A Symphonic Experience

Spokane Symphony collaborates with EWU and Gonzaga choirs for Verdi’s Requiem


Erin Rebar for The Easterner

Verdi’s Requiem played at The Fox Theater in Spokane May 6 and 7

By Erin Rebar, A&E and Features Editor

For two nights, the rich, liquid tones of “Verdi’s Requiem” oscillated through the halls of the Martin Woldson Theater at the Fox in Spokane, Washington.

Performed by the Spokane Symphony Orchestra and Chorale in conjunction with the EWU Symphonic Choir and the Gonzaga University Chamber Chorus, the concert took place over the weekend of May 6 and 7.

“The experience [was] so special and extraordinary,” said Svetlana Bilous, a sophomore member of the EWU Symphonic Choir who is currently studying liberal arts with an emphasis in music education. “Working alongside professionals this past week has been an experience I will never forget. It’s amazing when so many voices with different voice qualities and different levels of maturity come together and sing such beautiful classics and during it all can sound so unified.”

The concert started with a short piece entitled “Serenade to Music.” The composition, set to words from the Merchant of Venice by William Shakespeare, was composed in 1938 by Ralph Vaughan Williams.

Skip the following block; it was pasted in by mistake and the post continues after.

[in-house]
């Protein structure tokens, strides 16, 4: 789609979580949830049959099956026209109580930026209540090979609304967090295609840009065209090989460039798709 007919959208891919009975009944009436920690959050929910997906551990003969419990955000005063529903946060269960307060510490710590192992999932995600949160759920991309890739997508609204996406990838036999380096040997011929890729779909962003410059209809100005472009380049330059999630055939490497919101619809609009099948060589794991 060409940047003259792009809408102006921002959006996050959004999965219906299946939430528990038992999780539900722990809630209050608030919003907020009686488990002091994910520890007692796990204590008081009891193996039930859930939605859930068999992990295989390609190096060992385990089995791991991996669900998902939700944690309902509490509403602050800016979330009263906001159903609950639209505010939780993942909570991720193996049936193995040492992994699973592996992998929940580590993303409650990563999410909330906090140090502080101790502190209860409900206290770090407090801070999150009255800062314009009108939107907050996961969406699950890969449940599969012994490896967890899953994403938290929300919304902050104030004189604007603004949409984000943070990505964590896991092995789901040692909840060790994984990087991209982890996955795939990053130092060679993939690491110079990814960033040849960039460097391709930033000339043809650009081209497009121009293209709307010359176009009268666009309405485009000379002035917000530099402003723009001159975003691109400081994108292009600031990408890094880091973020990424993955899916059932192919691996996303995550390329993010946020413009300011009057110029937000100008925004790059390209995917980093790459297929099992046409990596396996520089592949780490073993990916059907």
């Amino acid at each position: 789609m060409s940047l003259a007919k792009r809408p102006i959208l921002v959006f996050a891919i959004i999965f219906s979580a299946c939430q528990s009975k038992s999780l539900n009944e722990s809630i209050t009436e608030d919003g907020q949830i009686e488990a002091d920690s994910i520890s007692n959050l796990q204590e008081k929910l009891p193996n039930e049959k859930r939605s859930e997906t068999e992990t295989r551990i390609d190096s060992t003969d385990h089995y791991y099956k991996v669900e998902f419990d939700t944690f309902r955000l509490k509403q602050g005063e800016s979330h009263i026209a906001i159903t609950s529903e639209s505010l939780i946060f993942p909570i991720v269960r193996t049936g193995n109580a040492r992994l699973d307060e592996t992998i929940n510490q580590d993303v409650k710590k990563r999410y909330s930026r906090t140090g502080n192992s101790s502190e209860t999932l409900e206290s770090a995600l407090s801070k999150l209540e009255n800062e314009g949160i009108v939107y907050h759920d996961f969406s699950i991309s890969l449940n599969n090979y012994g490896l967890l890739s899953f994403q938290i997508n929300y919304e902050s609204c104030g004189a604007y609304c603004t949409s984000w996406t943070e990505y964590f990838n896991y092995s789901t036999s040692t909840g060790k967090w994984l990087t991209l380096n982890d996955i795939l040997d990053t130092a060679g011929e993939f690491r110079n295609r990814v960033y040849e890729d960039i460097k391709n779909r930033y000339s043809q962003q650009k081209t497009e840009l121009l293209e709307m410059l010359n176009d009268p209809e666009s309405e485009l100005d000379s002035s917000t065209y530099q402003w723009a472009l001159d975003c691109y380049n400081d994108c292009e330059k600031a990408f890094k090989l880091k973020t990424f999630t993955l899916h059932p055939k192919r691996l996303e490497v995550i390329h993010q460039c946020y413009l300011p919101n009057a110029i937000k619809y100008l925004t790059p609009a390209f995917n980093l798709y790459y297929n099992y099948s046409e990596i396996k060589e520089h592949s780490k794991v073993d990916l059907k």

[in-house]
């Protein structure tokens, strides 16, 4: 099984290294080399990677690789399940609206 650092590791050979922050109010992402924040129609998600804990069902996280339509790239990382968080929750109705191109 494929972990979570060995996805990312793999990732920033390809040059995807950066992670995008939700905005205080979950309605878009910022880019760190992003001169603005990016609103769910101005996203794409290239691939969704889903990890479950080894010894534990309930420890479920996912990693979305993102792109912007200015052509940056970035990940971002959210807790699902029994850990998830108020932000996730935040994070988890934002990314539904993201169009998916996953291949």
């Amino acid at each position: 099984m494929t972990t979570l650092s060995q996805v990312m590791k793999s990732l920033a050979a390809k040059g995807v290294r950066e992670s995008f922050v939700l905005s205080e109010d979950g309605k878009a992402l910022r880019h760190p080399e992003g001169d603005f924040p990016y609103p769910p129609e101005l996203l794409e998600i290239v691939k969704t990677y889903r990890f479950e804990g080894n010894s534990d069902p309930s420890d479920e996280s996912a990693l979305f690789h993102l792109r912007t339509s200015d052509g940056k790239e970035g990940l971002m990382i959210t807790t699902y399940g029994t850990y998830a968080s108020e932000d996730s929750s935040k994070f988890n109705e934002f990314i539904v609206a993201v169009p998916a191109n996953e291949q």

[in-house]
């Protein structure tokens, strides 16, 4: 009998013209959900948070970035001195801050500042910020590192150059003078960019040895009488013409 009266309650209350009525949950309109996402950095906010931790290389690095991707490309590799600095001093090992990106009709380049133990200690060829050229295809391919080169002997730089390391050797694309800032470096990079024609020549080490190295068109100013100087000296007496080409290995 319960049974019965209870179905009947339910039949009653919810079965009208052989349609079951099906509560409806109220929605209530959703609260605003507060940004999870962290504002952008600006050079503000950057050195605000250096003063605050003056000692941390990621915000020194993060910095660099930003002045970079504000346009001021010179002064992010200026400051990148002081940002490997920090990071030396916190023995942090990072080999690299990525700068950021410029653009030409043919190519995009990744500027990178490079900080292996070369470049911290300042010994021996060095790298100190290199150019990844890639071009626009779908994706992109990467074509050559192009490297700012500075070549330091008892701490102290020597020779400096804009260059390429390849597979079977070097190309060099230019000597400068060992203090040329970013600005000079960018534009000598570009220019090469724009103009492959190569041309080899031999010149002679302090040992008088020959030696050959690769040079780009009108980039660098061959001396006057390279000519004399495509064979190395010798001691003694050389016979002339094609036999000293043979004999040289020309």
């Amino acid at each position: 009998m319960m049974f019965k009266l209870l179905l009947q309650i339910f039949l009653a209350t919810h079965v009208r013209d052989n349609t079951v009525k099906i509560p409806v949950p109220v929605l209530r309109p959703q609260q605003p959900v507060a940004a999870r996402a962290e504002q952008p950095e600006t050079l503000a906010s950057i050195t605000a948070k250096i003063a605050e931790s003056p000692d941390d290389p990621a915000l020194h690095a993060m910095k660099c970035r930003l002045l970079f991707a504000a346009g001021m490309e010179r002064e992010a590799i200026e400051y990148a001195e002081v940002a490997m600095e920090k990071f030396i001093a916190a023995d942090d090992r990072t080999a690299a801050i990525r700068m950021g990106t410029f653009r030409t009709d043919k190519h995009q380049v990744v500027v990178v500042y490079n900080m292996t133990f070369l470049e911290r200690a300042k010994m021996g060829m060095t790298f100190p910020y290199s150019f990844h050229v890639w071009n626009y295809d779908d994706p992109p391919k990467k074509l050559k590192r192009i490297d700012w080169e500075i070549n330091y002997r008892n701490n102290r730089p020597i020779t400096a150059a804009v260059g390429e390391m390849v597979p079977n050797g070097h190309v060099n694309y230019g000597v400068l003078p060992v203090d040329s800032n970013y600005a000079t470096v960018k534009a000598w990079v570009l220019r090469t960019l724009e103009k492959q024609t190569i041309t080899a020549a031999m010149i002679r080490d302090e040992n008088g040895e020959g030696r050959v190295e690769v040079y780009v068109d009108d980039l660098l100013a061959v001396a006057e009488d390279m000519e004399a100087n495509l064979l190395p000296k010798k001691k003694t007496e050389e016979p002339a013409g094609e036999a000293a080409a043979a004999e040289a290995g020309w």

Tristan Thompson, an EWU senior member of the EWU Symphonic Choir who is majoring in music education, said he believes that “Serenade to Music” was a perfect complement for the concert’s main piece “Verdi’s Requiem.”

“In comparison to the Verdi, ‘Serenade to Music’ to me was like wine before a meal,” said Thompson. “It’s playful and entertaining, and then all of a sudden the Verdi begins and it’s intense and emotional.”

The concert was directed by Eckart Preu, a world-renowned director from Germany.

“Eckart Preu is an impressively talented conductor,” said Bilous. “He was very clear and precise with what he wanted from the vocalists and the instrumentalists. When he conducts he reflects the music from the score and delivers that in his gestures and facial expressions. I have learned so much from him just by observing him in rehearsals and in concert.”

The chance to work with such a highly acclaimed director provided a powerful experience for the EWU and Gonzaga choirs, students said.

“The way he conducts and expresses the music is so fluid and natural, almost as if the music just flows through him,” said Thompson. “I aspire to be a conductor and continue on in school pursuing a degree in conducting, so having the opportunity to work with him and learn from him is definitely a dream come true. And he’s always so funny! But when it comes down to getting things done, he’s very serious and wastes no time.”